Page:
OAKLAND, Calif. (AP) — This is such a different time for the Clippers and Warriors from their days as fierce rivals who swung elbows, tussled and trash-talked at every chance.

Both franchises were finding themselves then, from a testy Christmas matchup in 2013 in Oakland to a chippy seven-game first-round series just four months later that was won by Los Angeles.

Now, they each are more established — the Warriors a dynasty everyone else in the NBA is desperate to dethrone.

Doc Rivers has been a constant for the Clippers. Stephen Curry, Draymond Green and Klay Thompson for Golden State.

“Totally different. They’re the young upstarts now, we’re the veteran team,” Warriors coach Steve Kerr said Friday.

The teams are meeting in the first round again. Game 1 in the best-of-seven series is Saturday night at Oracle Arena, where the top-seeded Warriors have home court for the entire postseason — something they didn’t have as the Western Conference’s No. 2 seed a year ago on the way to a second straight title.

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During that 2014 playoff series, recordings of then-Clippers owner Donald Sterling surfaced in which he made racist comments, leading to him being banned by NBA Commissioner Adam Silver and forced by the league to sell the team.

“That was the Sterling game. I will never forget that,” Rivers said last weekend at Oracle, recalling a 118-97 Game 4 loss. “Unfortunately, I rightly predicted we’d lose by 50, I think we lost by 40 that game, I don’t know how much. The distractions were just overwhelming that night. I’ll never forget that whole 48 hours.”

This is definitely a new series, and the Warriors like how they have come together from a topsy-turvy season that featured embarrassing losses at home, a rarity in recent years.

“I know the historical connotation, we talk about it and we want to chase it and understand how unprecedented it is what we’re trying to do,” Curry said.

Here are some things to watch for in the best-of-seven, first-round series:

BEVERLEY’S INFLUENCE: Patrick Beverley missed four games down the stretch and Los Angeles lost all of those. The defensive specialist returned after missing three straight and played 21 minutes in a 143-137 overtime victory against the Jazz in the regular-season finale Wednesday night.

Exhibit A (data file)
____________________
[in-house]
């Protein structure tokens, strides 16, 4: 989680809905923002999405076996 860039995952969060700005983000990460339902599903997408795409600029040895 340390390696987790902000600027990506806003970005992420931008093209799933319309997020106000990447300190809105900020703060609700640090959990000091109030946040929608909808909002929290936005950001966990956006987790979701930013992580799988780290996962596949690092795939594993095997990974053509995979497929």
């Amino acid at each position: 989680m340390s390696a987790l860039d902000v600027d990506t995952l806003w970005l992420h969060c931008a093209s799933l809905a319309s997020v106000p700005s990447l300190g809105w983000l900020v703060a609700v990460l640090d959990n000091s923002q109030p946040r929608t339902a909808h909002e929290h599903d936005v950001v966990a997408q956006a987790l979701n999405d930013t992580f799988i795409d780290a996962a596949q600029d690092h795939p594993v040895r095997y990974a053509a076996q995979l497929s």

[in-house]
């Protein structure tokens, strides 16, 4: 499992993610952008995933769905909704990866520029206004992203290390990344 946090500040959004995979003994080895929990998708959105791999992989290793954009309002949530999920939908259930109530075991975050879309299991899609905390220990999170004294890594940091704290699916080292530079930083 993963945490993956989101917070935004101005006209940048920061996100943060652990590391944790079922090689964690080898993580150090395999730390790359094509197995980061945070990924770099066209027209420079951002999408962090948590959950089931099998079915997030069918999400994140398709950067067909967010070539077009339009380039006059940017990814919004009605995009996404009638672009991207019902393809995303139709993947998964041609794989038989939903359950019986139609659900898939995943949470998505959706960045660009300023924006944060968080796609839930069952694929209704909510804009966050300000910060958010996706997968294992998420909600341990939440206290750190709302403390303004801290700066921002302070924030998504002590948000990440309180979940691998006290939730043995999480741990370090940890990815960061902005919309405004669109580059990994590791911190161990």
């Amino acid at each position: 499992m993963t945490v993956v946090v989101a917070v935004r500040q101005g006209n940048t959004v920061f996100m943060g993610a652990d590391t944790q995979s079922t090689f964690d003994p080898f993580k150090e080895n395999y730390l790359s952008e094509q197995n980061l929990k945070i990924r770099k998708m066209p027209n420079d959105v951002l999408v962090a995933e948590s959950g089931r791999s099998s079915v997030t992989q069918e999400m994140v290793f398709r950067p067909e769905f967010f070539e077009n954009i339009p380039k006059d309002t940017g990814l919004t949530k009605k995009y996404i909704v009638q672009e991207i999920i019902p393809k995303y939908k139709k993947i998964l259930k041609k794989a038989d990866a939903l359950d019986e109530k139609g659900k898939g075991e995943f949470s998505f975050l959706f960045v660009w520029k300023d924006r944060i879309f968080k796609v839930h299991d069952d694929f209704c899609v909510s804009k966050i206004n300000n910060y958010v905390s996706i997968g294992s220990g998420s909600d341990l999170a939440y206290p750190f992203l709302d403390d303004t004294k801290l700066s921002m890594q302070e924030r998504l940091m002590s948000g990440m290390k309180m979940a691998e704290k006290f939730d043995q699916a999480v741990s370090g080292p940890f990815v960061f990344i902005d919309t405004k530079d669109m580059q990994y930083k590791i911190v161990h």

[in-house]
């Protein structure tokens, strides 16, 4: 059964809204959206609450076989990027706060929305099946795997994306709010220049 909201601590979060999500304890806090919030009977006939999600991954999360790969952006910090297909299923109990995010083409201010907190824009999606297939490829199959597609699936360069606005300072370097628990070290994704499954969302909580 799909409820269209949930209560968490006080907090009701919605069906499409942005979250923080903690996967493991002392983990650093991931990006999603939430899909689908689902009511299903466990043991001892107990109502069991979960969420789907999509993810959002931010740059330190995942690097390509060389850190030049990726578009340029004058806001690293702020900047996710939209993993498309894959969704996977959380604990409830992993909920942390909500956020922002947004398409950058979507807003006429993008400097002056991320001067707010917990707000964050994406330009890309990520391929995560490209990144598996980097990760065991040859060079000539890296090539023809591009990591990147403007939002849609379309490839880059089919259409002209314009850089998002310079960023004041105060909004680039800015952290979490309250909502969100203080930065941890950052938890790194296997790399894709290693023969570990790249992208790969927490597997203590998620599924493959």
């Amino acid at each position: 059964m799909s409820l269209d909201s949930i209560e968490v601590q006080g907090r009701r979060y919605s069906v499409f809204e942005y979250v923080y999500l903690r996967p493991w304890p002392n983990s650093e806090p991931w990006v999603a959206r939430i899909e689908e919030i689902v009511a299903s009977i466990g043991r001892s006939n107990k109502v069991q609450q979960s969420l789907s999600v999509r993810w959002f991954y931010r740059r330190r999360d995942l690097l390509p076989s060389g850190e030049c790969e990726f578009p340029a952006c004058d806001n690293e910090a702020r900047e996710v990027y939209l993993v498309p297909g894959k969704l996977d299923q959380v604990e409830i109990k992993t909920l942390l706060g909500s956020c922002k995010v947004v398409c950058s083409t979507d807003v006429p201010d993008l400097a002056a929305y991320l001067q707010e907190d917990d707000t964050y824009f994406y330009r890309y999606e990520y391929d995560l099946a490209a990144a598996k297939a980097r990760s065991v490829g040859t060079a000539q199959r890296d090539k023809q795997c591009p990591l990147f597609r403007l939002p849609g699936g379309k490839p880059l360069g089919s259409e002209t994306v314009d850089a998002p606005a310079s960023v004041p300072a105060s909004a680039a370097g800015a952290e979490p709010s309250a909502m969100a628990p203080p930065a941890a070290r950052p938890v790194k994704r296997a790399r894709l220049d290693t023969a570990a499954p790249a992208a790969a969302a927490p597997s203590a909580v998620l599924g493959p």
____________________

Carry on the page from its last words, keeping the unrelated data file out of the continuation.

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The Clippers count heavily on their talented, versatile bench, too.

Curry knows he can’t let Beverley get under his skin.

“Just play basketball, that’s what we’re out on the court to do,” Curry said. “Antics and all that kind of stuff is likely to happen, but nothing distracts me from playing basketball.”

HEALTHY STEPH: Curry wasn’t even healthy when the 2018 playoffs began.

The two-time MVP returned from a left knee injury for Game 2 of the Western Conference semifinals, missing the entire first round as the Warriors eliminated the Spurs in five games.

While he suffered a mild right foot sprain Tuesday at New Orleans, Curry was a full go in practice Friday with no issues. Kerr was committed to not sacrificing the health of his team down the stretch just to secure the No. 1 seed. Now, the Warriors should be well-rested for the playoff opener.

COUSINS’ CHANCE: DeMarcus Cousins makes his playoff debut after a nine-year wait, and after returning from a devastating injury — he missed nearly a year recovering from surgery for a torn left Achilles tendon suffered last season with New Orleans.

Everybody is eager to see Cousins on the big stage at last. That’s why he came to the Warriors as a free agent.

“I have worked my butt off for this opportunity for a long time,” Cousins said. “It’s unfortunate what happened in New Orleans with the injury and everything. I’m excited for this moment. I plan on taking full advantage of it.”

Cousins made his season debut at the Clippers on Jan. 18 and he has become a significant contributor on both ends.

“I just think he fits them better today than the first night that we played them,” Rivers said.

DUBS ON D: The Warriors have made strides on defense in recent weeks, with the addition of 7-foot Andrew Bogut off the bench a big help even in limited minutes.

“We’ve been in these types of series before, where it’s about the gamesmanship, understanding players’ tendencies,” Shaun Livingston said.

ORACLE SHINES AGAIN: The Warriors said a ceremonial farewell to Oracle in their final regular-season home game April 7. Now, everybody hopes there are many more postseason games on Golden State’s home floor before the franchise moves across the bay to San Francisco and the new Chase Center later this year.

“Oracle is special,” Curry said. “Not to take it for granted what we’ve been able to do in the past and what we’re doing now. Whoever’s in the arena is enjoying the excitement of the game. Those mini runs, we feed off their energy.”

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Los Angeles realizes the challenges of winning in such an imposing venue.

“Probably my favorite place to play so far my rookie year, just because of the atmosphere,” Clippers rookie Landry Shamet said.

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